The facts alleged do not bring the case within the doctrine of Keller v. Hewitt, supra, relied on by petitioner. In that case the board of education had examined Keller for a teacher’s certificate, and, as alleged in the petition, had found that he was in all respects qualified, and in every way fit and competent, to receive a certificate; but the board had, nevertheless, determined not to issue it. We held that, upon [5 Cal.Unrep. 643] these facts, the writ would lie to compel the issuance of the certificate; that notwithstanding the board’s discretionary power in determining the question of fitness, ‘where, under the law and their rules, the question of an applicant’s fitness to receive a certificate has been determined in his favor, the limit of the board’s discretionary functions in the premises has been reached, and a plain legal duty results.’ In the present case the tribunal has acted, and has determined against the petitioner. The allegations that the American College of Dental Surgery ‘was a reputable college, and there existed and was at the command of defendants sufficient evidence of such fact,’ and that petitioner furnished ‘evidence satisfactory to defendants that he was the person named in said diploma,’ are not the legal equivalent of an allegation that the defendant board have so found. In the language of the court in People v. State Board of Dental Examiners, supra, on this precise point: ‘The demurrer here does not admit that the board of dental examiners found that the college at which the relator was graduated was reputable, although it does admit that to be the fact. But, since the board cannot be compelled to decide the question that way, although the evidence might clearly sustain it in so doing, there is no ground for mandamus.’ It follows that the petition states no cause of action, and the judgment and order must be reversed, and the cause remanded, with directions to sustain the demurrer. It is so ordered.

          I concur: HARRISON, J.

          GAROUTTE, J. (concurring).

          I entirely agree with Mr. Justice VAN FLEET as to the true construction of the legislative act here involved, but am compelled to dissent from the conclusion arrived at, to the effect that the petition does not state sufficient facts to entitle petitioner to the relief sought. At one stage of the proceedings the board of dental examiners has a pure ministerial duty to perform, viz. to indorse the applicant’s diploma as satisfactory; and that stage of the proceedings is reached when the board is satisfied that the character of the institution issuing the diploma is that of a reputable dental college, taken in connection with the further condition that the holder of the diploma has also furnished ‘evidence satisfactory to the board of his or her [5 Cal.Unrep. 644] right to the same.’ If the holder of the diploma complies with these two demands of the statute, then I say there is nothing remaining for the board of examiners to do but to indorse the diploma as satisfactory,— an act in no sense judicial, and one to compel the performance of which a mandate will issue. Eliminating from the allegations of the petition all immaterial matters, it still fairly shows a compliance with the two foregoing demands of the statute. It is alleged ‘that, at the time of making such presentation and demand, he (petitioner) furnished to defendants evidence satisfactory to the defendants that he was the person named in said diploma, and that the same had been issued to him as stated in said diploma.’ We also find the further allegation: ‘Plaintiff, on his information and belief, alleges that at the time defendants refused to indorse his said diploma and issue said certificate, that the defendants, as such board of dental examiners, were satisfied that said college was a reputable college.’ The latter allegation is strictly in accordance with the terms of the statute, and the former, by a fair and liberal construction, is also sufficient.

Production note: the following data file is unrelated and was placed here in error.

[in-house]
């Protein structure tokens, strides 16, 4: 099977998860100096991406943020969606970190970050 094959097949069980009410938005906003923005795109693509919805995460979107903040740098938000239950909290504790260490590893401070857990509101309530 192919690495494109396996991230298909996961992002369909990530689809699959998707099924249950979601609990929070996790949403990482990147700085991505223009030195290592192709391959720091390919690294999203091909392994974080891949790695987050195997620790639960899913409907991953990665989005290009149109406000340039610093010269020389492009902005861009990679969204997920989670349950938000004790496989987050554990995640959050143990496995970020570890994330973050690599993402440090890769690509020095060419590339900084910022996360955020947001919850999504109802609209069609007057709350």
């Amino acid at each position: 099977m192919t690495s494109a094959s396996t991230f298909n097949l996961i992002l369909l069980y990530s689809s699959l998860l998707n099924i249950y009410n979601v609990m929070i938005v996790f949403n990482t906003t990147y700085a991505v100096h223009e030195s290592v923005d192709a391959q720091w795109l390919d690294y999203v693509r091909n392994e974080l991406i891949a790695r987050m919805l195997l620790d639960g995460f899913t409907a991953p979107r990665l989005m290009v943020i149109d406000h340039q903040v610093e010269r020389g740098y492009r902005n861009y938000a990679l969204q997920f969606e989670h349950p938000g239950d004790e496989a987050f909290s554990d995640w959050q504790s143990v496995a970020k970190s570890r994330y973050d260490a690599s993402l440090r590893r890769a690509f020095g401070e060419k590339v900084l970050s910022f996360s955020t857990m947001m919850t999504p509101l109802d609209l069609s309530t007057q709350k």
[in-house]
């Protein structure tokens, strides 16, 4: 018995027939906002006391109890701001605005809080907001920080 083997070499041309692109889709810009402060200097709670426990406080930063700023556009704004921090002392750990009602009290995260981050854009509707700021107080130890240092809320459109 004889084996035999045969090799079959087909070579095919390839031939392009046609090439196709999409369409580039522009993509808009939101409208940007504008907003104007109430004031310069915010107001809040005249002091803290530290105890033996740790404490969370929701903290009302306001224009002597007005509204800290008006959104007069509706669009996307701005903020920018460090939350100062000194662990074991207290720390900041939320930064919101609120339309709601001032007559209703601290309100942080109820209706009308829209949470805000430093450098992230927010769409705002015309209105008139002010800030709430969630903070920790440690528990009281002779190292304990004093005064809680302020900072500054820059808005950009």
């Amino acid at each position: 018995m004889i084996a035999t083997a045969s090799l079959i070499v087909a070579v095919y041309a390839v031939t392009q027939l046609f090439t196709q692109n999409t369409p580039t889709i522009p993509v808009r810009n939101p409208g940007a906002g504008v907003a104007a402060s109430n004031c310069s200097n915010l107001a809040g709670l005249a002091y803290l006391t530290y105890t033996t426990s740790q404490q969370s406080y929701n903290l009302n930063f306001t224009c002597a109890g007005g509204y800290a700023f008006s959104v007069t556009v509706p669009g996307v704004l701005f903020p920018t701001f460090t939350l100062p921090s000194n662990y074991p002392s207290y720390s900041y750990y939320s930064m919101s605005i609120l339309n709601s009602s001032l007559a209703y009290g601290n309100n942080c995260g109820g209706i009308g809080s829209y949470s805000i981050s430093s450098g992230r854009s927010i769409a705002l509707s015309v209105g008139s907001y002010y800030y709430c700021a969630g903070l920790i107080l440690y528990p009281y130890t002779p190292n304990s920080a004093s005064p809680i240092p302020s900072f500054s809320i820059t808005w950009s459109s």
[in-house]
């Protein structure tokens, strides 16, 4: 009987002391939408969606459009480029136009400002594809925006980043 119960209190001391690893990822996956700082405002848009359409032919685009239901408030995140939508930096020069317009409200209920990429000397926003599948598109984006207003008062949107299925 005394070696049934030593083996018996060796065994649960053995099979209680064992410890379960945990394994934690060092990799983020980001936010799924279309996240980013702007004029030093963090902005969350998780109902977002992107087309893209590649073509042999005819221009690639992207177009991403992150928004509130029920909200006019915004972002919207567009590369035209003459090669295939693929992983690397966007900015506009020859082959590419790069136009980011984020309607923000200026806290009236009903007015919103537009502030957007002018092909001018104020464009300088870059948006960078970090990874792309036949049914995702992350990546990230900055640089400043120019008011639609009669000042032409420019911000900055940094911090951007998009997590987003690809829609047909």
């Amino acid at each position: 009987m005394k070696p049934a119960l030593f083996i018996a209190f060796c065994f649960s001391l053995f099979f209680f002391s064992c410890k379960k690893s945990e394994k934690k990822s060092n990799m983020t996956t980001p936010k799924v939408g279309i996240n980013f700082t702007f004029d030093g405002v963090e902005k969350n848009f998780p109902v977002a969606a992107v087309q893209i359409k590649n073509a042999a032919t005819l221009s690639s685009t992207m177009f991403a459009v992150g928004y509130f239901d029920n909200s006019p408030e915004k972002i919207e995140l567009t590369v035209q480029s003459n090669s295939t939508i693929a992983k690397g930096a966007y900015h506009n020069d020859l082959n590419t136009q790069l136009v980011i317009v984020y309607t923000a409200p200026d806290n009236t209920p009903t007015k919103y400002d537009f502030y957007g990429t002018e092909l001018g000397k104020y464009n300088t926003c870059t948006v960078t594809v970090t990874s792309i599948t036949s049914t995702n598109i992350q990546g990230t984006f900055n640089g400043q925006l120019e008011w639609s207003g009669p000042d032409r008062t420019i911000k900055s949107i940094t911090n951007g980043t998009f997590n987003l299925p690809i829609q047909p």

Although holding the petition satisfactory in law, still plaintiff’s troubles are by no means over. Allegations of fact are not difficult to make. Proof of the facts alleged is the final test of a meritorious case. And here proof of facts to fill the measure furnished by the aforesaid allegations of the petition is wanting. In the answer to the petition, the board denied that it was satisfied that the college issuing the diploma was a reputable medical college, and also denied that satisfactory evidence was furnished to it that petitioner was entitled to said diploma. Upon these issues evidence was introduced, and, although findings of fact thereon were made in favor of petitioner, still in view of the construction of the statute, as declared in the main opinion, and in which construction I heartily concur, those findings of fact, as to one of the allegations at least, are without support in the evidence; and a reversal of the judgment necessarily results. The law delegated to the board of examiners the power to hear and determine certain facts, and its determination as to those facts was beyond review by the superior court. The question for the superior court to decide was not as to the correctness of the board’s decision, but, rather, what did the board decide? The vitality [5 Cal.Unrep. 645] of petitioner’s case is found in the two allegations I have quoted from his petition; and, under the evidence introduced at the hearing before the trial court, it is a certainty that the petitioner did not furnish the board evidence satisfactory to it of his right to the diploma presented. It therefore follows that, as to one of the imperative demands of the statute, petitioner failed in his proof, and the relief asked for must be denied. For these reasons, I concur in the judgment.

Summaries of

Van Vleck v. Board of Dental Examiners of California

Supreme Court of California
Mar 29, 1897
5 Cal. Unrep. 636 (Cal. 1897)
Case details for

Van Vleck v. Board of Dental Examiners of California

Case Details


Court:Supreme Court of California

Date published: Mar 29, 1897


5 Cal. Unrep. 636 (Cal. 1897)
5 Cal. Unrep. 636